A debut family biography and memoir, presented through three narrative voices, depicts life on the Alabama-Georgia border from 1885 to 1964.
In 1915, in northeastern Alabama, a typhoid epidemic took the lives of Hugh Godwin’s beloved wife, Mattie, and their 11-year-old son, Right Handy. Shug Godwin was only 4 at the time, but this was when Hugh began telling him stories about his family. Only four years later, Hugh died. Shug, second to last in a line of 14 siblings, immediately assumed responsibility for his baby sister: “I understood from a very early age that I did not want and would not accept the luxury of a carefree childhood, but instead I’ve always been committed to watching out for and taking care of others.” Although his father earned his living from the farm, Shug learned early on that he could supplement the family’s meager income with moonshine. In 1924, at 12, he began building his own whiskey stills and developed a steady list of customers. Along the way, between making and delivering whiskey, Shug discovered that he loved working with close family friend John Owens at his sawmill. Logging and milling became Shug’s major business as he moved into adulthood. He eventually married John’s daughter, Vesta, a childhood friend, and they had five kids. The author was the fourth of these. The dense, meandering work tells the story of the Godwin and Owens families, first narrated by Hugh, then by Shug, and finally by Meyer, who carries the tale to her 1964 high school graduation. Through the three of them, the book creates vivid images of life in the rural and small-town South, first in Alabama, where Shug grew up, and then across the state line outside Tallapoosa, Georgia, where he and Vesta raised their children. Every vignette is loaded with colorful, minute details of daily life. But the monologues are often confusing. They veer off into tangents that spill out through stream-of-consciousness sentences that can twist their way through a full page without taking a deep breath.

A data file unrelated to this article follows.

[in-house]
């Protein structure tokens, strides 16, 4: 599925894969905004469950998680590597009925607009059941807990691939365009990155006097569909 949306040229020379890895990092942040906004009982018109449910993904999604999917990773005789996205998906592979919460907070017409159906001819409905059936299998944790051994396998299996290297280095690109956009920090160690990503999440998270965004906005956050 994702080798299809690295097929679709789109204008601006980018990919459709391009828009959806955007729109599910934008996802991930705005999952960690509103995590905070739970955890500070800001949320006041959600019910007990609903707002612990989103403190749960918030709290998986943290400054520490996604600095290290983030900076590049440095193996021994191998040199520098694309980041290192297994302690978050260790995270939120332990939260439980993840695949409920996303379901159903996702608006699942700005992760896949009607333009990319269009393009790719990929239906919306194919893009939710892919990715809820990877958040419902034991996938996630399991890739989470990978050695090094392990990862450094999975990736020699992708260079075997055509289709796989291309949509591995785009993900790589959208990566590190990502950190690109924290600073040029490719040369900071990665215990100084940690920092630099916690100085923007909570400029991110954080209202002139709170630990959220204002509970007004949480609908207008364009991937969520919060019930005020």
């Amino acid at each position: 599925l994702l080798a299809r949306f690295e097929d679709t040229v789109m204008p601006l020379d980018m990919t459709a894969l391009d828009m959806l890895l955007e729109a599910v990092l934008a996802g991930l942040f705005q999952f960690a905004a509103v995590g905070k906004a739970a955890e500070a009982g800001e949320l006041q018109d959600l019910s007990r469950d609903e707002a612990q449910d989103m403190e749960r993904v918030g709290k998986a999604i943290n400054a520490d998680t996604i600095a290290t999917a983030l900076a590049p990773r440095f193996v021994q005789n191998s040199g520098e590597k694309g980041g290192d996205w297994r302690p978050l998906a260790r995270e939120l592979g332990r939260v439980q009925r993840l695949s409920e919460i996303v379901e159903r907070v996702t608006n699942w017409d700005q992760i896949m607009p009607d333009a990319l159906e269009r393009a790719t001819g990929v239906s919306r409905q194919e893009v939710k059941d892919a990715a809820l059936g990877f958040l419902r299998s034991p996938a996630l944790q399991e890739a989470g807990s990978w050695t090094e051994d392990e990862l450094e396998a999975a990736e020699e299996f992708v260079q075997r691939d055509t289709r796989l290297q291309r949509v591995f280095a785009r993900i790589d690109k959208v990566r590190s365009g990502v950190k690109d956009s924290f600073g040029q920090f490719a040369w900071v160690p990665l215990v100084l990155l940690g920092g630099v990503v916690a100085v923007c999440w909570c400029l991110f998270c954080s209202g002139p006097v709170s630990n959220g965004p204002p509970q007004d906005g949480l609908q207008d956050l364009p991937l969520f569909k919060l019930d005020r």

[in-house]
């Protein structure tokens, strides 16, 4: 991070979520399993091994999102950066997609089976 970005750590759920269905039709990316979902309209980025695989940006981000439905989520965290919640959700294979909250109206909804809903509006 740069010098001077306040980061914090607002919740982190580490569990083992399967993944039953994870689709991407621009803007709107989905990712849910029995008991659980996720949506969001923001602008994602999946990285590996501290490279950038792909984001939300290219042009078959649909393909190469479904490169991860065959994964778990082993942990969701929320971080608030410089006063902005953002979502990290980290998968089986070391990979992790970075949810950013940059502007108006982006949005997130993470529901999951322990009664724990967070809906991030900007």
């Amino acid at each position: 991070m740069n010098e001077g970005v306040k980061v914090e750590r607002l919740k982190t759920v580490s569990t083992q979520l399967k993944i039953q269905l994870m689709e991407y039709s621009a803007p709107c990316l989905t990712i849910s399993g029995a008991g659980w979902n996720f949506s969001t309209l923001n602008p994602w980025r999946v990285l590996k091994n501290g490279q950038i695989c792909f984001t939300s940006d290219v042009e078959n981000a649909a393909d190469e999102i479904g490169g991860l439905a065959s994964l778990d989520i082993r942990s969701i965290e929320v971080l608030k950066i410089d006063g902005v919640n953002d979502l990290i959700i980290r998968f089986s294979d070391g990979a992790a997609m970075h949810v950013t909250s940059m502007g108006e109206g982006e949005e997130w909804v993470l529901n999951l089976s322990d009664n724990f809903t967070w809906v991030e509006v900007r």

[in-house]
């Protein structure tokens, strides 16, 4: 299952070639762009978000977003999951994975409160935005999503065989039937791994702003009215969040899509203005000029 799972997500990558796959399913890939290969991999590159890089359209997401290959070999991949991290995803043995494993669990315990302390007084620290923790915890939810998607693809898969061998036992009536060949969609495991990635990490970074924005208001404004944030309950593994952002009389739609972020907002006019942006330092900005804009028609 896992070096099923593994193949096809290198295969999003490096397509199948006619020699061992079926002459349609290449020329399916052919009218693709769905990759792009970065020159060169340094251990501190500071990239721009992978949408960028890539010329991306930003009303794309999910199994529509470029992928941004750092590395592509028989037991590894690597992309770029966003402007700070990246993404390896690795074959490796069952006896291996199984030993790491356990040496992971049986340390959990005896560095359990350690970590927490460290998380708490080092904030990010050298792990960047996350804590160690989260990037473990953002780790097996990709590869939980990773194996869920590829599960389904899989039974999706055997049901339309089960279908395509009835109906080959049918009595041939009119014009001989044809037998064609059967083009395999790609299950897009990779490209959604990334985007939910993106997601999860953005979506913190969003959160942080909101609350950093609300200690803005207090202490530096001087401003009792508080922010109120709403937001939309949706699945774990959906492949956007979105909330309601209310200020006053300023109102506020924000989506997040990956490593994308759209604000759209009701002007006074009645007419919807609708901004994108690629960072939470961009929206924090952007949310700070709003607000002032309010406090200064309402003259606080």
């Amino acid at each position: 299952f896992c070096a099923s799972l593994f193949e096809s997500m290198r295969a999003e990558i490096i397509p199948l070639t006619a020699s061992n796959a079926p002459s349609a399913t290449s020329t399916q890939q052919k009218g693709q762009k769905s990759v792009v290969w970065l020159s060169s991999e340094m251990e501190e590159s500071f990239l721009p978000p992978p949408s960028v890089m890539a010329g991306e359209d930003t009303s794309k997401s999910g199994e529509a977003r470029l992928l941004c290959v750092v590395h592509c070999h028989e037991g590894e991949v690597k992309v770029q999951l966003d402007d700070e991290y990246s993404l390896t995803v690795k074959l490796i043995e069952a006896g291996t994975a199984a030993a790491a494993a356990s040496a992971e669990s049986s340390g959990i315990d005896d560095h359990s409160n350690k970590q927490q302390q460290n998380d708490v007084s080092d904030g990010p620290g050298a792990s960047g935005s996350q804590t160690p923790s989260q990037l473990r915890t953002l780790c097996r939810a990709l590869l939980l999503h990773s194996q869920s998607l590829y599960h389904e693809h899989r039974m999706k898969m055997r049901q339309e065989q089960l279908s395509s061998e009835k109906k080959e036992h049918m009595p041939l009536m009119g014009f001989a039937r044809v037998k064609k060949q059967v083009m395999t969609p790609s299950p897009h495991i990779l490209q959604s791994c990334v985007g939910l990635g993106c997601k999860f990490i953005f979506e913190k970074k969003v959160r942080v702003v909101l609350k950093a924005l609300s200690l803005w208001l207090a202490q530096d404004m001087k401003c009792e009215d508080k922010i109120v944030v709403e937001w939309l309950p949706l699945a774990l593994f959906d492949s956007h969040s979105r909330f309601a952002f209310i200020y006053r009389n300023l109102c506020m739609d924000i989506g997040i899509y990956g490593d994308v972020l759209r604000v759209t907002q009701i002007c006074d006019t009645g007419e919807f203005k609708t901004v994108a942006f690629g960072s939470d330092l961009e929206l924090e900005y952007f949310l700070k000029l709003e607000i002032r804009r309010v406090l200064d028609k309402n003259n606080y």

While it requires patience to read, this account delivers an informative, poignant, and frequently jubilant tribute to the power of a family’s love.